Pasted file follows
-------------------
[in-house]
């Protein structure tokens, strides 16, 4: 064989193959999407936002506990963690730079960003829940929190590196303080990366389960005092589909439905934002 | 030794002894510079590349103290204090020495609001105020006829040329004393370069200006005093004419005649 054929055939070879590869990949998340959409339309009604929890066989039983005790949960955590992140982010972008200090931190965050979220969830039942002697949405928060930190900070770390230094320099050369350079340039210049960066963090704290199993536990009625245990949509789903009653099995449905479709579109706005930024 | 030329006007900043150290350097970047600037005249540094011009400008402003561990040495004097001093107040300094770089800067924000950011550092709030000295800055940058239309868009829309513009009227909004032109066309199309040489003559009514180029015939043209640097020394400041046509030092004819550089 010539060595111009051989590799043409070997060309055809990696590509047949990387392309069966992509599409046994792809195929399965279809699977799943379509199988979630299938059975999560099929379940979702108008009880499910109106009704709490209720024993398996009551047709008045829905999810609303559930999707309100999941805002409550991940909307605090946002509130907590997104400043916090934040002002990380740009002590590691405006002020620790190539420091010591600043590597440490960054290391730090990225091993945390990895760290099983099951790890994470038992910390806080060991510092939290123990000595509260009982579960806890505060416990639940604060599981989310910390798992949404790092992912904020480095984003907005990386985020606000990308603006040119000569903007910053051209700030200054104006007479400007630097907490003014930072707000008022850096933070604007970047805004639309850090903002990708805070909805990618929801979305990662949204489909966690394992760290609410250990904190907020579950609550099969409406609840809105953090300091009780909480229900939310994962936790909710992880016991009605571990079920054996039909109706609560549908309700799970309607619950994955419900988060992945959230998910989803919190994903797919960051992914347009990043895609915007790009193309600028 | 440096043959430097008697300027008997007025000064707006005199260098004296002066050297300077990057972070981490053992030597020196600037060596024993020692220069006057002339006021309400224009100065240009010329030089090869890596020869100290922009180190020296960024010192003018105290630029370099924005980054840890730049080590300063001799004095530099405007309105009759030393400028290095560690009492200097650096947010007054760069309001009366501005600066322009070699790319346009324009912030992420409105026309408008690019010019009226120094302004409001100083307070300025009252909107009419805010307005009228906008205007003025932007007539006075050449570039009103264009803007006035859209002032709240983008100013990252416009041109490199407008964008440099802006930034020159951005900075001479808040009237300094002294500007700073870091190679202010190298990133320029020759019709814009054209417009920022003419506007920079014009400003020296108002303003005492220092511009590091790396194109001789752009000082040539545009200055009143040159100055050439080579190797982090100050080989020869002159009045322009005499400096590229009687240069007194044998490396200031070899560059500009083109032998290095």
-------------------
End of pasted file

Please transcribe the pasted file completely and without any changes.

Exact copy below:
[in-house]
């Protein structure tokens, strides 16, 4: 064989193959999407936002506990963690730079960003829940929190590196303080990366389960005092589909439905934002 | 030794002894510079590349103290204090020495609001105020006829040329004393370069200006005093004419005649 054929055939070879590869990949998340959409339309009604929890066989039983005790949960955590992140982010972008200090931190965050979220969830039942002697949405928060930190900070770390230094320099050369350079340039210049960066963090704290199993536990009625245990949509789903009653099995449905479709579109706005930024 | 030329006007900043150290350097970047600037005249540094011009400008402003561990040495004097001093107040300094770089800067924000950011550092709030000295800055940058239309868009829309513009009227909004032109066309199309040489003559009514180029015939043209640097020394400041046509030092004819550089 010539060595111009051989590799043409070997060309055809990696590509047949990387392309069966992509599409046994792809195929399965279809699977799943379509199988979630299938059975999560099929379940979702108008009880499910109106009704709490209720024993398996009551047709008045829905999810609303559930999707309100999941805002409550991940909307605090946002509130907590997104400043916090934040002002990380740009002590590691405006002020620790190539420091010591600043590597440490960054290391730090990225091993945390990895760290099983099951790890994470038992910390806080060991510092939290123990000595509260009982579960806890505060416990639940604060599981989310910390798992949404790092992912904020480095984003907005990386985020606000990308603006040119000569903007910053051209700030200054104006007479400007630097907490003014930072707000008022850096933070604007970047805004639309850090903002990708805070909805990618929801979305990662949204489909966690394992760290609410250990904190907020579950609550099969409406609840809105953090300091009780909480229900939310994962936790909710992880016991009605571990079920054996039909109706609560549908309700799970309607619950994955419900988060992945959230998910989803919190994903797919960051992914347009990043895609915007790009193309600028 | 440096043959430097008697300027008997007025000064707006005199260098004296002066050297300077990057972070981490053992030597020196600037060596024993020692220069006057002339006021309400224009100065240009010329030089090869890596020869100290922009180190020296960024010192003018105290630029370099924005980054840890730049080590300063001799004095530099405007309105009759030393400028290095560690009492200097650096947010007054760069309001009366501005600066322009070699790319346009324009912030992420409105026309408008690019010019009226120094302004409001100083307070300025009252909107009419805010307005009228906008205007003025932007007539006075050449570039009103264009803007006035859209002032709240983008100013990252416009041109490199407008964008440099802006930034020159951005900075001479808040009237300094002294500007700073870091190679202010190298990133320029020759019709814009054209417009920022003419506007920079014009400003020296108002303003005492220092511009590091790396194109001789752009000082040539545009200055009143040159100055050439080579190797982090100050080989020869002159009045322009005499400096590229009687240069007194044998490396200031070899560059500009083109032998290095």